Chromium alloyed engineering steels are used widely in power generation. Here are some of the main applications:

Case hardening steels are used for:

  • Gear wheels
  • Large components in hydroelectric power stations
  • Wind turbine generators
  • Propeller drives of drilling rigs
  • Steam turbine gears of power stations.

Heat treatable steels are used in:

  • Turbine and generator shafts in power stations
  • Fastening elements such as high strength bolts.

Chromium alloyed engineering steels are used in:

  • Boiler tubes and heat exchanger pipes
  • Boiler superheater and reheater cylinders
  • Water divider boards in complex fossil-fuelled control plants
  • Heat recovery steam generators
  • Plate for pressure vessels and high temperature vessels.

Rail infrastructure

Rail travel, both passenger and freight, is increasing across the globe as countries seek to reduce road and air traffic to meet more challenging greenhouse gas emission targets. The total railway market for steel is about 12 million tonnes of steel, of which about 25% contains chromium.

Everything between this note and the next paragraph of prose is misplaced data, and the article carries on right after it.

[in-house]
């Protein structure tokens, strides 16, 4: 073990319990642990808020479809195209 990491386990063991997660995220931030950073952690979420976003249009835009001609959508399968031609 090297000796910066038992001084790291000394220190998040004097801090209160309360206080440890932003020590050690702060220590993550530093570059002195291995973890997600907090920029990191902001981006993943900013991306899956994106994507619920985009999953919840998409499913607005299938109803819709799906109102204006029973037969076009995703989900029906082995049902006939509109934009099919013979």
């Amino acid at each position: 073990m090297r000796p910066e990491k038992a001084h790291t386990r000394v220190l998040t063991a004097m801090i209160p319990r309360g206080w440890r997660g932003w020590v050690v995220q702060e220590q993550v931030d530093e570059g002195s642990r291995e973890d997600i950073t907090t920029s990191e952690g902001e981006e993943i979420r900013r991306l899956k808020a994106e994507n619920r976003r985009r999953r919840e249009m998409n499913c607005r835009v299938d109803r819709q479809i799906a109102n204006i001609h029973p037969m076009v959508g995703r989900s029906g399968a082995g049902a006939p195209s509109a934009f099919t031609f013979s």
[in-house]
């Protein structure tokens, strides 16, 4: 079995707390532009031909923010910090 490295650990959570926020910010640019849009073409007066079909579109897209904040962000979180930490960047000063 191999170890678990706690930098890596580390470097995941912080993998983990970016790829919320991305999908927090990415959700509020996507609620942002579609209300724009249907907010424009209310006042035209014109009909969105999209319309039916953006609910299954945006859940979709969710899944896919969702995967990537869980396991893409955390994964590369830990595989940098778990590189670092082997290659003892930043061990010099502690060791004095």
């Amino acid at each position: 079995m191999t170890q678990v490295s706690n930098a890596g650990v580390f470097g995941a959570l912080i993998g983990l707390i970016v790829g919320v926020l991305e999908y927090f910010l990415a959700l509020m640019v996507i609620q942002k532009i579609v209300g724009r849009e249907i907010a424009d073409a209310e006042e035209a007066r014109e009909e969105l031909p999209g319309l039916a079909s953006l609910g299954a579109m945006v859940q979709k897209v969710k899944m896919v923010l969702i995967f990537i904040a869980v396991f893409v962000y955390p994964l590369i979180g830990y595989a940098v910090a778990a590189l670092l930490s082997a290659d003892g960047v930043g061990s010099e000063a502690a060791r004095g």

Chromium-containing steel is used for railway track rails. The two major chromium-bearing steels used in the manufacturing of rails are R320Cr and R370CrHT, which contain about 0.8-1.2% and 0.4-0.6% chromium, respectively.

Mechanical engineering

Chromium alloyed engineering steels are widely used in mechanical engineering in parts for all kinds of metal transforming machinery including:

  • Forging presses
  • Metal rolling equipment
  • Machine tools
  • Mechanical engineering parts

Case hardening steels are used in:

  • Coupling parts
  • Gears
  • Bolts
  • Special purpose screws such as self-drilling screws.

Chromium-containing heat treatable steels are used in:

  • Machine tools
  • High strength mechanical engineering components
  • High strength welded components as well as structural components for very heavy demands
  • Fastening elements such as high strength bolts, standard bolts, screws and high toughness crank shafts.

Industrial use for engineering steels

Bearing steels

Bearing steels, containing up to 1.8% chromium, are found in almost all rotating or oscillating machine elements – such as shafts, axles or wheels – to support, guide and transfer loads between machine components.

Pressure vessels

Pressure vessels, containing up to 1.5% chromium, are generally for industrial use but are also used in some private sector applications such as hot water storage tanks and diving cylinders.